I would provide you more links to the Photosynth solution (here is one to a project, How We Built Britain, that has just been launched by the BBC and Microsoft) but the environment requires the latest versions of Windows, and I have a Mac so have not poked around these examples and cannot vouch for them.
There are some obvious ways in which Photosynth-type applications could be extended (eg in piracy, or in collective archives of self-scanned print images). Photosynth-ed images of scanned print would be a doddle. Can you see Microsoft doing an 'end run' round Google Book Search by encouraging readers to assemble and share collective digital copies of books?
These image-manipulating techniques, in the hands of users, will be incredibly viral and publishers need to figure out how magazines, newspapers and books are distributed through the web in an authorised way by the publishers themselves. Before the users do it for them.
Thursday, June 07, 2007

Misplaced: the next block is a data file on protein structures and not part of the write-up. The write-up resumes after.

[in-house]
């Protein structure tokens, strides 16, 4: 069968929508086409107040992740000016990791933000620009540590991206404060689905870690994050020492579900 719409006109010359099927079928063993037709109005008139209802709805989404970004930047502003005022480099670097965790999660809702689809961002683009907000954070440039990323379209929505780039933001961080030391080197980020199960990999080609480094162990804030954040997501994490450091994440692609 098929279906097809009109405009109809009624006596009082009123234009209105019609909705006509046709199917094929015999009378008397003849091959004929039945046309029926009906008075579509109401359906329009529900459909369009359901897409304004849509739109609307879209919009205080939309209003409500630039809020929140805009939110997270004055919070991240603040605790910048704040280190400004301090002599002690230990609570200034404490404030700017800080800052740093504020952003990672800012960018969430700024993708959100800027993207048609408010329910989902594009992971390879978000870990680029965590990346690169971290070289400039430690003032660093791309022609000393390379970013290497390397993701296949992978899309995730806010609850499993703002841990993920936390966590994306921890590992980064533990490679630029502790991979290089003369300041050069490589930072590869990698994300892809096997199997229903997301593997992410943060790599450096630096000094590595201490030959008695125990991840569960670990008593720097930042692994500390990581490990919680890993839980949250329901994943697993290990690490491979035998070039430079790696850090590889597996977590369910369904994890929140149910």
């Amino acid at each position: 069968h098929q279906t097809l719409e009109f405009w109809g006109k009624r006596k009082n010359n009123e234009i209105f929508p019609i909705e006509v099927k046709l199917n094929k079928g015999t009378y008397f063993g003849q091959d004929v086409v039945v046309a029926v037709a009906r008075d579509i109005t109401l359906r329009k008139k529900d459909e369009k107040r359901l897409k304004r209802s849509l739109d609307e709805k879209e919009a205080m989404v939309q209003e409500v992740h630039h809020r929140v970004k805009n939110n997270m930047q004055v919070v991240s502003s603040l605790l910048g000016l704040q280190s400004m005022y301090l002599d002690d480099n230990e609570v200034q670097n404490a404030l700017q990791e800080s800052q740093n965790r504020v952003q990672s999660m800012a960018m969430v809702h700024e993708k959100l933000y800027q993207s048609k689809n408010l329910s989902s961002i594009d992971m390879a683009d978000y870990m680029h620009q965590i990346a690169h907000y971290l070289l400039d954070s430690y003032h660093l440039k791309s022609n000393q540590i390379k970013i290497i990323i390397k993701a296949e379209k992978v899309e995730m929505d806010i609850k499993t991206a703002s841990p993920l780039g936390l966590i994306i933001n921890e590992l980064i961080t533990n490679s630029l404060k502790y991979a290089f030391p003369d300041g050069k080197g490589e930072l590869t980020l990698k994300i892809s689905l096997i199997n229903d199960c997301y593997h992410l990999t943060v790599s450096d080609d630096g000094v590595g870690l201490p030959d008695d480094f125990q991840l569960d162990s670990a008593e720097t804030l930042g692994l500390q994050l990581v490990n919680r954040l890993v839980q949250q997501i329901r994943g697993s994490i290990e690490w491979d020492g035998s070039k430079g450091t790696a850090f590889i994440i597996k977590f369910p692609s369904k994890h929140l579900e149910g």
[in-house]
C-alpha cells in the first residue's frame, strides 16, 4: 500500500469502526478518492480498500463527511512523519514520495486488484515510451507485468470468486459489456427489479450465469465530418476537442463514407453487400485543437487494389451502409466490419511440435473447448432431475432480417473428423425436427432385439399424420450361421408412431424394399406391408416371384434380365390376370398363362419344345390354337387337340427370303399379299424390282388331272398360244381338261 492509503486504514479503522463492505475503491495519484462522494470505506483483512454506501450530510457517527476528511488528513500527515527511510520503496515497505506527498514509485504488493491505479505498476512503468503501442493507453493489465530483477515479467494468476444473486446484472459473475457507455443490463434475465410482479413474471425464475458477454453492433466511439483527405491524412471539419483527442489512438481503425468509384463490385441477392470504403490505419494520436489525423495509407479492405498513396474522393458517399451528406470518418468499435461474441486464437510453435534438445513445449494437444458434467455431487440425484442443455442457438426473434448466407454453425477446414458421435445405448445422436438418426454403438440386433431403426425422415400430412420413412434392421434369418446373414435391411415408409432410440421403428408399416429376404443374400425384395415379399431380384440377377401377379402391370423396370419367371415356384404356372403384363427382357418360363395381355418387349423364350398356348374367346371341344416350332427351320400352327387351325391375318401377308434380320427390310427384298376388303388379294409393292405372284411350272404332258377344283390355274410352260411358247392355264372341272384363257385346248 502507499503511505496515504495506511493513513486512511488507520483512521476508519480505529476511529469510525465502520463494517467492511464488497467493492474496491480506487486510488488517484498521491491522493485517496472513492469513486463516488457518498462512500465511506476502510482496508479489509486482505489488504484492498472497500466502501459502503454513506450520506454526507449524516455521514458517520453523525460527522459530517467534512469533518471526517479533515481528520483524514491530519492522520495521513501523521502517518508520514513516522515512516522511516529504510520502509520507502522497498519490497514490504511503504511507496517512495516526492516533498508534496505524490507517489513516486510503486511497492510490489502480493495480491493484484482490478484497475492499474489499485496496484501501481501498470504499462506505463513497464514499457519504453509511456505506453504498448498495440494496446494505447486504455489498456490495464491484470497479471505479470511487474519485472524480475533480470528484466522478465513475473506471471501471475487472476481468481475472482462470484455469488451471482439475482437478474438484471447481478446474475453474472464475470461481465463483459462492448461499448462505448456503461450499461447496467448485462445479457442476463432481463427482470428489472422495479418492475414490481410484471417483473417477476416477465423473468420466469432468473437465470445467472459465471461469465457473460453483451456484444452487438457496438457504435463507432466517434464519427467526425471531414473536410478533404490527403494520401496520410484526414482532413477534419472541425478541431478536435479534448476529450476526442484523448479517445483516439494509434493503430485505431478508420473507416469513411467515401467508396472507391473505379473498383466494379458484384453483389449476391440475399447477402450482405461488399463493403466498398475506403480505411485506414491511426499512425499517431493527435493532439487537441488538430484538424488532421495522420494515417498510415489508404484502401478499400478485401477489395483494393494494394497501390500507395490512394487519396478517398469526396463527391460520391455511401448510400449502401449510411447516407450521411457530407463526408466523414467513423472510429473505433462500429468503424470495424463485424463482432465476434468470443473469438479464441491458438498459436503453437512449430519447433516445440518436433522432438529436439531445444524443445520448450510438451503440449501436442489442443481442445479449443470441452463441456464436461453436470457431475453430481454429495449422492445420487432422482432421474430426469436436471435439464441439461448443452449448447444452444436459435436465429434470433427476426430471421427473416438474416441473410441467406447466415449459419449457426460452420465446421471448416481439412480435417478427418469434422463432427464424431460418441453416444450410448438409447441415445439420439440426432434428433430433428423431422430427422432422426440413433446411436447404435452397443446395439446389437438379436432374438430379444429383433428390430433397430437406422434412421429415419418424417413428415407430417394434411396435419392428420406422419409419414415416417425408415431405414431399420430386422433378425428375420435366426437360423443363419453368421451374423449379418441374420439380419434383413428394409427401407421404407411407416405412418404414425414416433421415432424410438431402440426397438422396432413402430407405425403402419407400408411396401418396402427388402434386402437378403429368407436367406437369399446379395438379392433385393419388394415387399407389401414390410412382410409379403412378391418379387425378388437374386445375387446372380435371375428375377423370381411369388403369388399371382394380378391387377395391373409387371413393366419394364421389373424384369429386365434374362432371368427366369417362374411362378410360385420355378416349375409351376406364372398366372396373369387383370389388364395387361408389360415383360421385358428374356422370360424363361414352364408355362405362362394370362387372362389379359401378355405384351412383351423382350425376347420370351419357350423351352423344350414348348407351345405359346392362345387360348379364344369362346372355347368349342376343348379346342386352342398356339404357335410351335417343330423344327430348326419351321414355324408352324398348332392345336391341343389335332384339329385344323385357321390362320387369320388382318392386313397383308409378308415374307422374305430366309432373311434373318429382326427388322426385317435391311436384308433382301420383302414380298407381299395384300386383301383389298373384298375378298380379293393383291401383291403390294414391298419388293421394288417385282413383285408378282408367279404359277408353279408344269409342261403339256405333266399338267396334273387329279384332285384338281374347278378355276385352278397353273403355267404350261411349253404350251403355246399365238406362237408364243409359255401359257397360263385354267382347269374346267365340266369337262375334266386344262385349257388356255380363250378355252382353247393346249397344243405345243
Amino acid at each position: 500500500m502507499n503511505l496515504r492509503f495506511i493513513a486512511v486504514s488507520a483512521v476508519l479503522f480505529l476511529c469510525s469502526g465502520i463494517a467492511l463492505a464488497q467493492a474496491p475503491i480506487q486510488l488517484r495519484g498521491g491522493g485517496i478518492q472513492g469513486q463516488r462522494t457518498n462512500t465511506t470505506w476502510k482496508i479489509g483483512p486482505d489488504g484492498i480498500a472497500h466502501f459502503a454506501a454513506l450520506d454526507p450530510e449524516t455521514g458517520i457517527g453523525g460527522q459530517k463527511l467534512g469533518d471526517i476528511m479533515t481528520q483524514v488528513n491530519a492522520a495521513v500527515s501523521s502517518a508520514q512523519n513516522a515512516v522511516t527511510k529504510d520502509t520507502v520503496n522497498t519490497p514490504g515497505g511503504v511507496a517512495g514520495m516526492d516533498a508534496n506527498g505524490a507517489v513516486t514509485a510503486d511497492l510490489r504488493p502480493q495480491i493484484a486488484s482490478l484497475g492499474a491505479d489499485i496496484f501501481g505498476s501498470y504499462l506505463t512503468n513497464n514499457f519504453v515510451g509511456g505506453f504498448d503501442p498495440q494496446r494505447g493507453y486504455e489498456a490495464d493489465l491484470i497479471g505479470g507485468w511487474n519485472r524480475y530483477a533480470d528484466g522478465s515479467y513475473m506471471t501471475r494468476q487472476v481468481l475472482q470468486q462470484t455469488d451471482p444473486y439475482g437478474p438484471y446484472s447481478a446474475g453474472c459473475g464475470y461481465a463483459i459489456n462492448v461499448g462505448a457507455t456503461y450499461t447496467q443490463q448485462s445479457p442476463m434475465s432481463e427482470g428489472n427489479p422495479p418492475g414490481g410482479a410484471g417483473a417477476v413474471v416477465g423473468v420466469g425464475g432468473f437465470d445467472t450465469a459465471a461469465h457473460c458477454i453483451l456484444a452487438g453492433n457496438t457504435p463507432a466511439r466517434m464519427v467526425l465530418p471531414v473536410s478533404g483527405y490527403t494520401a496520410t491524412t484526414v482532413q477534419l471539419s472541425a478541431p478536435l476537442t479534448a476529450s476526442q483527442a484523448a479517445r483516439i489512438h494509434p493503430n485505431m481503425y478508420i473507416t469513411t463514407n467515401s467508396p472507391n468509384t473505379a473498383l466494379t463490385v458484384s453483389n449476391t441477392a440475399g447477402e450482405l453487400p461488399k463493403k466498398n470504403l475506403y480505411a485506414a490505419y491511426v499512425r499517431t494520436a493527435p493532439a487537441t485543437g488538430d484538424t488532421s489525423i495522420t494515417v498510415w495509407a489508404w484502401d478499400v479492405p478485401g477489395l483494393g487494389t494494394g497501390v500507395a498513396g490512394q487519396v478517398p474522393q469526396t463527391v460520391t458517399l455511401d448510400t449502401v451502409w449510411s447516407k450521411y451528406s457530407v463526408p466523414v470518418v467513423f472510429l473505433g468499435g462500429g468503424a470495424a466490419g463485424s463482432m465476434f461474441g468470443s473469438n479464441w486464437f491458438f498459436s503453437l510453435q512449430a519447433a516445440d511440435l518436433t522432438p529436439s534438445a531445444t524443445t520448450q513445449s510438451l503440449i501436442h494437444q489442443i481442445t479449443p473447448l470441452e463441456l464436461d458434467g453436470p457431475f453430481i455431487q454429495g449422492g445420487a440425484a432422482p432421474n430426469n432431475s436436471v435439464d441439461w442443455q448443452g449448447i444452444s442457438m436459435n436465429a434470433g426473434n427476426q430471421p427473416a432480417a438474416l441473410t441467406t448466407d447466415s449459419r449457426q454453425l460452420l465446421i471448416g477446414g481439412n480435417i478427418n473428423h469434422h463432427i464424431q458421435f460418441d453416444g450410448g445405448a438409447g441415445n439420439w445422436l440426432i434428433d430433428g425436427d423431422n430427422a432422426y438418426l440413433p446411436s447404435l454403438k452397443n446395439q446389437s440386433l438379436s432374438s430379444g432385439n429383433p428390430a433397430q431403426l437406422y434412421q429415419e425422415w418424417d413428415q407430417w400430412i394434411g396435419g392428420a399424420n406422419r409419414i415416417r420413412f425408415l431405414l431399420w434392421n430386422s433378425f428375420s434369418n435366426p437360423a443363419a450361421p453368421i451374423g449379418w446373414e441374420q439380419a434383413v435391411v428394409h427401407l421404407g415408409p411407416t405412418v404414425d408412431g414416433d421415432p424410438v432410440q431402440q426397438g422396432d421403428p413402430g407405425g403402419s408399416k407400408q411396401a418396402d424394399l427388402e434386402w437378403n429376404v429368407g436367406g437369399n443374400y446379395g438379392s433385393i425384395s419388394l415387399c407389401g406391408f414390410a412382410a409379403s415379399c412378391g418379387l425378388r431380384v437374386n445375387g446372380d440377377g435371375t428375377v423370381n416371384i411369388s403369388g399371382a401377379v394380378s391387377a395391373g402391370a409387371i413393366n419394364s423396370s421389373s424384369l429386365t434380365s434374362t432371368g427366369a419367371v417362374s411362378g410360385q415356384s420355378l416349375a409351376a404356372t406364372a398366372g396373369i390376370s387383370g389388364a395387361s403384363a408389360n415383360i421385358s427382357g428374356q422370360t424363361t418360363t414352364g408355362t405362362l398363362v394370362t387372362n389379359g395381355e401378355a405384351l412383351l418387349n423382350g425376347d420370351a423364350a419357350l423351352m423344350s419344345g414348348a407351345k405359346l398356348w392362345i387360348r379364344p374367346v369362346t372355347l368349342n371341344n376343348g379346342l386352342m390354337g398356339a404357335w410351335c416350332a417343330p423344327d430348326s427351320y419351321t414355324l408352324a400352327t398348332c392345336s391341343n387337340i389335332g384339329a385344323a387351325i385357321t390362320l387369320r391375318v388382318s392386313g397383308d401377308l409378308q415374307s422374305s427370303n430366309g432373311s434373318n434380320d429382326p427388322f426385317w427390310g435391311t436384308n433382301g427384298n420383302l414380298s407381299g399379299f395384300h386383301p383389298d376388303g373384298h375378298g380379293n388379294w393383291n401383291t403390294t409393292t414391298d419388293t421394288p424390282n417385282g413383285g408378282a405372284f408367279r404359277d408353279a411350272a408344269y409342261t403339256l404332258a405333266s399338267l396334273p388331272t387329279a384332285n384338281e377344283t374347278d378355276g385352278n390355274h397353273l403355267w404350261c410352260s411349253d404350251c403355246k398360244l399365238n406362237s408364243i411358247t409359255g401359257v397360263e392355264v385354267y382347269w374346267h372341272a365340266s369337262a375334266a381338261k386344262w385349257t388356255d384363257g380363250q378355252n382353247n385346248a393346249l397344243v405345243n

Google has antagonised many publishers by scanning and databasing books held in libraries, which are not out of copyright, and for which Google has not sought permission from the publisher or copyright holder. Some publishers have launched court cases, others are on the verge of direct action.
The court cases will proabably decide these matters in the end, but I wonder whether Google really needs to upset its potential partners by appearing to ignore the claims of copyright?
In this context, it is a relief to see that Google are at least seeking contractual authorisation before launching their new Google Interiors service.
Sandra Niehaus has a rare comic talent. Thurberesque.
We don't often see CEO's of major magazine companies talking intelligently and aggressively about their plans for the web. So its refreshing to read the interview with Ann Moore, CEO of Time Inc, on the Paid Content blog. She voices the fear which chills publishers when they look at the economics of web advertising, and lays out her approach here: